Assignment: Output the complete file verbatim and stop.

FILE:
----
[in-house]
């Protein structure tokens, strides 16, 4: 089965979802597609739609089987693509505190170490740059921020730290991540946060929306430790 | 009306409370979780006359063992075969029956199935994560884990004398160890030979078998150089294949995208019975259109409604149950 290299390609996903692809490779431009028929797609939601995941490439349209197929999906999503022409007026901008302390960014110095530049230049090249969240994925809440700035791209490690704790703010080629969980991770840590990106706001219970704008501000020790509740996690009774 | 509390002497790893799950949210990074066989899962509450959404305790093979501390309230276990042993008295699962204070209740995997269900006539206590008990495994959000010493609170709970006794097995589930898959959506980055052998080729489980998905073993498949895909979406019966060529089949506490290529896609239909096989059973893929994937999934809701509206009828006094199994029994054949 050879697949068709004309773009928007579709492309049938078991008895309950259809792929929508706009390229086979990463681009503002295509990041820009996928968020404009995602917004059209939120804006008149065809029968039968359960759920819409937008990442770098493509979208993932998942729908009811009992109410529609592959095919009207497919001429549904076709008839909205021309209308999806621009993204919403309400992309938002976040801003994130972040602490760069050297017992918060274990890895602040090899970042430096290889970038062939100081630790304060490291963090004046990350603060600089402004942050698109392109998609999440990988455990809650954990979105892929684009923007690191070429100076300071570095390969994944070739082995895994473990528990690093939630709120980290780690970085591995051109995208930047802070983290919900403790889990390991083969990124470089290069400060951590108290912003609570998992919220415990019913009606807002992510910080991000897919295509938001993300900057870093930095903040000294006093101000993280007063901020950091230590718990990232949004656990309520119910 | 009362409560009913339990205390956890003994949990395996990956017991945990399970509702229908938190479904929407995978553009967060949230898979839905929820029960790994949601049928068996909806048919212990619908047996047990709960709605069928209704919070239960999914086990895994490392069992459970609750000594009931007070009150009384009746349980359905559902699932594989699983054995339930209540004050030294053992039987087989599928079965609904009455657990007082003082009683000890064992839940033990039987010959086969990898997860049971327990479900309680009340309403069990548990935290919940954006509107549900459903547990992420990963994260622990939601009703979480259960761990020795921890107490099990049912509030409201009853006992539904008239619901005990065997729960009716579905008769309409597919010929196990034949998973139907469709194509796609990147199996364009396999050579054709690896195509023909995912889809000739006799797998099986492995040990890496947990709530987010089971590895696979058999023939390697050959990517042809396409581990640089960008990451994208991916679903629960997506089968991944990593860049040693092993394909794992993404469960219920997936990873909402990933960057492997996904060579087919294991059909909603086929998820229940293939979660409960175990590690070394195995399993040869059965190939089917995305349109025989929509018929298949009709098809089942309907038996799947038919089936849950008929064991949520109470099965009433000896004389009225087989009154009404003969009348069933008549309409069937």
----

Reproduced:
[in-house]
């Protein structure tokens, strides 16, 4: 089965979802597609739609089987693509505190170490740059921020730290991540946060929306430790 | 009306409370979780006359063992075969029956199935994560884990004398160890030979078998150089294949995208019975259109409604149950 290299390609996903692809490779431009028929797609939601995941490439349209197929999906999503022409007026901008302390960014110095530049230049090249969240994925809440700035791209490690704790703010080629969980991770840590990106706001219970704008501000020790509740996690009774 | 509390002497790893799950949210990074066989899962509450959404305790093979501390309230276990042993008295699962204070209740995997269900006539206590008990495994959000010493609170709970006794097995589930898959959506980055052998080729489980998905073993498949895909979406019966060529089949506490290529896609239909096989059973893929994937999934809701509206009828006094199994029994054949 050879697949068709004309773009928007579709492309049938078991008895309950259809792929929508706009390229086979990463681009503002295509990041820009996928968020404009995602917004059209939120804006008149065809029968039968359960759920819409937008990442770098493509979208993932998942729908009811009992109410529609592959095919009207497919001429549904076709008839909205021309209308999806621009993204919403309400992309938002976040801003994130972040602490760069050297017992918060274990890895602040090899970042430096290889970038062939100081630790304060490291963090004046990350603060600089402004942050698109392109998609999440990988455990809650954990979105892929684009923007690191070429100076300071570095390969994944070739082995895994473990528990690093939630709120980290780690970085591995051109995208930047802070983290919900403790889990390991083969990124470089290069400060951590108290912003609570998992919220415990019913009606807002992510910080991000897919295509938001993300900057870093930095903040000294006093101000993280007063901020950091230590718990990232949004656990309520119910 | 009362409560009913339990205390956890003994949990395996990956017991945990399970509702229908938190479904929407995978553009967060949230898979839905929820029960790994949601049928068996909806048919212990619908047996047990709960709605069928209704919070239960999914086990895994490392069992459970609750000594009931007070009150009384009746349980359905559902699932594989699983054995339930209540004050030294053992039987087989599928079965609904009455657990007082003082009683000890064992839940033990039987010959086969990898997860049971327990479900309680009340309403069990548990935290919940954006509107549900459903547990992420990963994260622990939601009703979480259960761990020795921890107490099990049912509030409201009853006992539904008239619901005990065997729960009716579905008769309409597919010929196990034949998973139907469709194509796609990147199996364009396999050579054709690896195509023909995912889809000739006799797998099986492995040990890496947990709530987010089971590895696979058999023939390697050959990517042809396409581990640089960008990451994208991916679903629960997506089968991944990593860049040693092993394909794992993404469960219920997936990873909402990933960057492997996904060579087919294991059909909603086929998820229940293939979660409960175990590690070394195995399993040869059965190939089917995305349109025989929509018929298949009709098809089942309907038996799947038919089936849950008929064991949520109470099965009433000896004389009225087989009154009404003969009348069933008549309409069937």